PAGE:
Researchers Discover Two Astonishing Benefits of Dog Ownership

Written by Dr. Karen Shaw Becker

health benefits of dogs for humans

Story at-a-glance -

  • People who own dogs have a lower risk of heart disease and a lower risk of premature death than non-dog owners
  • Exposure to dogs in early life is associated with a lower risk of eczema and allergies
  • When dogs and their owners engage in a mutual gaze, levels of the calming “love hormone” oxytocin rise in both the owners and their dogs
  • Dogs develop many of the same diseases as humans, from cancer to metabolic conditions to symptoms of dementia; learning more about these conditions in dogs gives valuable insights into how these diseases progress, and could ultimately be cured, in humans

The U.S. is home to nearly 70 million pet dogs,1 and their owners enjoy unconditional love, loyal companionship and often lovably quirky personalities as a result. These intangible benefits of dog ownership are what make them the most popular pet in America (based on the number of households that have a dog under their roof).

Yet, some of the benefits of pet ownership can be measured and quantified, many of them as they relate to your health. There’s no question that curling up next to your favorite pooch at the end of a long day is warming to the soul, but research continues to confirm that your canine partner in crime may be making you physically healthier as well.

Your Dog May Help You Live Longer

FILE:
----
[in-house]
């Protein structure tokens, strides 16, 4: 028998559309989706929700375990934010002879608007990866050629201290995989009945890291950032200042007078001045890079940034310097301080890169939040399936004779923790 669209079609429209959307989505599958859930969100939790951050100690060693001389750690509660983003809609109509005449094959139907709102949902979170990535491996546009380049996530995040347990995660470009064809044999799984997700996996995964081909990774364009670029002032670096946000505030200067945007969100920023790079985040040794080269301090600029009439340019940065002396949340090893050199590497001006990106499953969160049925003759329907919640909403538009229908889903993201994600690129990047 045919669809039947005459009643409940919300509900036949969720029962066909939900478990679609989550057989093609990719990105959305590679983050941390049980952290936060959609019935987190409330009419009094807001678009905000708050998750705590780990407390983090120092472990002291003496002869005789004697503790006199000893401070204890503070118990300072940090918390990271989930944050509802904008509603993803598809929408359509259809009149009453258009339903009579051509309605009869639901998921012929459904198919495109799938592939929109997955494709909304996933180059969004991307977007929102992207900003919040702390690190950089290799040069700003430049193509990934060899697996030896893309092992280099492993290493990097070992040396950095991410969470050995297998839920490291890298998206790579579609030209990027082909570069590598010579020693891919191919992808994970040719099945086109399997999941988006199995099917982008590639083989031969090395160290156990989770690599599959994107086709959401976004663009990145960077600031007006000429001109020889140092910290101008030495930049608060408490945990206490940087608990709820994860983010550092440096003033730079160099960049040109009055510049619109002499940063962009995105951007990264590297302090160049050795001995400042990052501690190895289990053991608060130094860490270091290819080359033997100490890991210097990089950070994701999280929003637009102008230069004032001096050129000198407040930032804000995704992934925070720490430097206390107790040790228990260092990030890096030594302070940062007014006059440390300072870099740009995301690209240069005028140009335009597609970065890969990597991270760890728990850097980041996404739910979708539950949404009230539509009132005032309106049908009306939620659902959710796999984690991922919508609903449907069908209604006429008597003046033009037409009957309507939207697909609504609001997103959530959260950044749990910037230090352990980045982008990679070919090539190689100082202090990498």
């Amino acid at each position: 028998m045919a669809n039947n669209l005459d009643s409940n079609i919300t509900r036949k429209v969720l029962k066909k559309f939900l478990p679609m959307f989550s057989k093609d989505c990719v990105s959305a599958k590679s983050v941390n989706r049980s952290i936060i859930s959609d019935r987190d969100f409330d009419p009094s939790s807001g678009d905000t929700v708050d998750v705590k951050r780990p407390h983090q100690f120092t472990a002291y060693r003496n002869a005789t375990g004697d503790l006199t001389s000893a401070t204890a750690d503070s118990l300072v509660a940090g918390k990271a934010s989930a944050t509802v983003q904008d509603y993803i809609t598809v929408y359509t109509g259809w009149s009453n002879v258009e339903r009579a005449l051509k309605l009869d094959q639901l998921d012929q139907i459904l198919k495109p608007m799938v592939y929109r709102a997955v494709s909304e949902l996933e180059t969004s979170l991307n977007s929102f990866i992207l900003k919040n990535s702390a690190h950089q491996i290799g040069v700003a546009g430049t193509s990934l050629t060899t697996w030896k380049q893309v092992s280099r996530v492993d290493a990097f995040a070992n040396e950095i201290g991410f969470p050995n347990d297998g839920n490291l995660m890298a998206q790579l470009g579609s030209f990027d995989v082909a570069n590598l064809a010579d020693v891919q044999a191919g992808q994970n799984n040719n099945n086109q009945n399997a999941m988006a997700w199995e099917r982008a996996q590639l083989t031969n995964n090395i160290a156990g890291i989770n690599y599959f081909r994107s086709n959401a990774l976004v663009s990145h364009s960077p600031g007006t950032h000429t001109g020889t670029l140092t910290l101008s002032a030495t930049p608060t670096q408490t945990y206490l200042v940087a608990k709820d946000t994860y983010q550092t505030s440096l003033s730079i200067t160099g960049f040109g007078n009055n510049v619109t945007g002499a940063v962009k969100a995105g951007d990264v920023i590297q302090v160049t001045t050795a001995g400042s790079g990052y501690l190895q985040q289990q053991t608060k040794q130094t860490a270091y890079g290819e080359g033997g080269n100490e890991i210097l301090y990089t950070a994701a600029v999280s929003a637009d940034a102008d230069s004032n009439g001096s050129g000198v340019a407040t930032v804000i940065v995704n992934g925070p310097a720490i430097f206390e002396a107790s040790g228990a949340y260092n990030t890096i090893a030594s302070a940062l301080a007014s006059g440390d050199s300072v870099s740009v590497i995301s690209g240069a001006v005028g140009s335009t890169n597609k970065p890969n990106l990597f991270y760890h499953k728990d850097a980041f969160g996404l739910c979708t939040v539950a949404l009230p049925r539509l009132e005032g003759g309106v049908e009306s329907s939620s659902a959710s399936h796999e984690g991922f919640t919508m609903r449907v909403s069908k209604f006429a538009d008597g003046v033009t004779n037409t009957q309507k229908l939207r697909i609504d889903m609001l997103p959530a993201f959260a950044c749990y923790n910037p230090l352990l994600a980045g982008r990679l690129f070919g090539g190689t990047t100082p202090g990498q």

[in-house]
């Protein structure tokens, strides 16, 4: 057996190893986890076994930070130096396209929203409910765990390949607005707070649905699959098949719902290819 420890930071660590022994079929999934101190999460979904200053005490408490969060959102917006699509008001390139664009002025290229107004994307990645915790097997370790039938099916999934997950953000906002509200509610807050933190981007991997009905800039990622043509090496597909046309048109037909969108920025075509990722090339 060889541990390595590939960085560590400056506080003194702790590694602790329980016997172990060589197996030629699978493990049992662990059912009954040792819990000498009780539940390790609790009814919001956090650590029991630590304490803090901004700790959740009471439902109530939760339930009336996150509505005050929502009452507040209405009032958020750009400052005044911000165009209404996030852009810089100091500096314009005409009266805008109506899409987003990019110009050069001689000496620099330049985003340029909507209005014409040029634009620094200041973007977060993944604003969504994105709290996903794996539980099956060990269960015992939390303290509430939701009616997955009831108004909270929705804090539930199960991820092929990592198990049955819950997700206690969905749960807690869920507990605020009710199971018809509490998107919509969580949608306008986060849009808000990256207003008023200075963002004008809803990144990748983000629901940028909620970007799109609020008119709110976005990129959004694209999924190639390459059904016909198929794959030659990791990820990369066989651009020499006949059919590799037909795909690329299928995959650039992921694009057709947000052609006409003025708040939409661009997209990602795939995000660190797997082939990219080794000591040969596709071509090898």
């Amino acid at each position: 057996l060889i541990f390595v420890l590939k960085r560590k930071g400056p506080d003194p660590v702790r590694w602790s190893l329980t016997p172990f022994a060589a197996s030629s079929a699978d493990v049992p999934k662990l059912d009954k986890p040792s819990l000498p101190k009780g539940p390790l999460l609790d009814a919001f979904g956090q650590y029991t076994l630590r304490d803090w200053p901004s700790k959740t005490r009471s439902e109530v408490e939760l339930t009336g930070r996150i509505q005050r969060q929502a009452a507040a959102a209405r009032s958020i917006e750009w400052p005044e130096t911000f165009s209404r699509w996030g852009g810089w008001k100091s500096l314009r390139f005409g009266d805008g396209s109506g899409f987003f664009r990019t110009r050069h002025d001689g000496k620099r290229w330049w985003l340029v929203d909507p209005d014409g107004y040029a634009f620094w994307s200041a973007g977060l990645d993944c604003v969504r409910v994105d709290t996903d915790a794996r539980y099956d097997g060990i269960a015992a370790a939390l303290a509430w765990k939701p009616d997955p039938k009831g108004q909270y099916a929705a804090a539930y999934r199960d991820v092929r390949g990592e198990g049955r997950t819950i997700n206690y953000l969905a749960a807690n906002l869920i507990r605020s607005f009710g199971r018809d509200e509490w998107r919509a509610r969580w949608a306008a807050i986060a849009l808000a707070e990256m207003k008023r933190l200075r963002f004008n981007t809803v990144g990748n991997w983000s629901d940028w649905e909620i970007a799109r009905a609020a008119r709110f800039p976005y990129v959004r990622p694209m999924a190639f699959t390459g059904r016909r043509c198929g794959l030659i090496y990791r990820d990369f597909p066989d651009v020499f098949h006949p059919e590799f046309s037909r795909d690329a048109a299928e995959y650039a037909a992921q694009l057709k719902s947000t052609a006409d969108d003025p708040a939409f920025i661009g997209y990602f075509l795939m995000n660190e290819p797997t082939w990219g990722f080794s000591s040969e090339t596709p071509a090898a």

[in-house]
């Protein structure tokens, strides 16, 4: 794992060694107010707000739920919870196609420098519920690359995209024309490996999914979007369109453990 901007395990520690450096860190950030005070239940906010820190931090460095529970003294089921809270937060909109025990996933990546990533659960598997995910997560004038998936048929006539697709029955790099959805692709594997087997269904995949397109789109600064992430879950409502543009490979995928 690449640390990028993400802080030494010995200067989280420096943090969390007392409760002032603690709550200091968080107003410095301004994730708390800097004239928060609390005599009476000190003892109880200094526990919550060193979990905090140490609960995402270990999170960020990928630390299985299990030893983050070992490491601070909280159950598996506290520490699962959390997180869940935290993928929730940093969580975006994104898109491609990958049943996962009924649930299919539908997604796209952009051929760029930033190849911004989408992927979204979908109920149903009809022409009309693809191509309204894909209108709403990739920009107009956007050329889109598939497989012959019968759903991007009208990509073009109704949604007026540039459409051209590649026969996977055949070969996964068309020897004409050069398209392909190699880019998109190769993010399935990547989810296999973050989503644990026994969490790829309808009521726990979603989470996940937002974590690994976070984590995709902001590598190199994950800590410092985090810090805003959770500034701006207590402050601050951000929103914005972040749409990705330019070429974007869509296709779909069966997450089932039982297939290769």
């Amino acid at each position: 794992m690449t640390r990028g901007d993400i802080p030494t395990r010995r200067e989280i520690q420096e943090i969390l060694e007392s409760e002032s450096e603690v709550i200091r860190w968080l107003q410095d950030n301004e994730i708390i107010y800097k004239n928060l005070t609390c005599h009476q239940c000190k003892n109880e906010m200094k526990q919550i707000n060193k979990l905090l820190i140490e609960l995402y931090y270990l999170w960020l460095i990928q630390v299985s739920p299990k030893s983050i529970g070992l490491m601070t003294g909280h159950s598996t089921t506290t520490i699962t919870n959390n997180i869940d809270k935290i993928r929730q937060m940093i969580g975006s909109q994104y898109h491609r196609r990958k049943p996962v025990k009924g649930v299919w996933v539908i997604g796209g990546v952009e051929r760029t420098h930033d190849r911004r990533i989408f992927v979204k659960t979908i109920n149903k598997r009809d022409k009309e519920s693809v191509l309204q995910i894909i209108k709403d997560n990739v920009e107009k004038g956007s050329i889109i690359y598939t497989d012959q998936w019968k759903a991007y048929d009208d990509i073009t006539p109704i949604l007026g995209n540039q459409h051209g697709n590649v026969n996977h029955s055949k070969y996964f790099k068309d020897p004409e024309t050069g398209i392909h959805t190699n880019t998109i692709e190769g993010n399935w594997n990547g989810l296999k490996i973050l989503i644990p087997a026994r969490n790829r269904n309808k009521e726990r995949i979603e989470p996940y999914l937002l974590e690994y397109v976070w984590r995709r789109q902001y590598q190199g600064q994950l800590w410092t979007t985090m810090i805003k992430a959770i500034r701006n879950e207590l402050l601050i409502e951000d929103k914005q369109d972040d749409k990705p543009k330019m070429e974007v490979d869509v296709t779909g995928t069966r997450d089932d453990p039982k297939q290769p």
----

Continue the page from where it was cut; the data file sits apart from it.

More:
People who own dogs have a lower risk of heart disease and a lower risk of premature death than non-dog owners, with the benefit being particularly pronounced among singles. Writing in the journal Scientific Reports, researchers explained:2

“Dogs may be beneficial in reducing cardiovascular risk by providing a non-human form of social support and increasing physical activity. Dog ownership has been reported to be associated with alleviation of social isolation and improved perception of wellbeing, particularly in single persons and the elderly.”

Among single-person households, dog owners had a 33 percent lower risk of premature death and a 36 percent lower risk of heart disease than those without a dog. Among those with dogs living in multi-person households, premature death and heart disease death risk were 11 percent and 15 percent lower, respectively.

Part of the benefit could be linked to increased physical activity, which dog owners tend to have over non-dog owners. Among older women, for instance, dog ownership was associated with a higher likelihood of walking at least 150 minutes a week and a lower likelihood of being sedentary for eight or more hours a day.3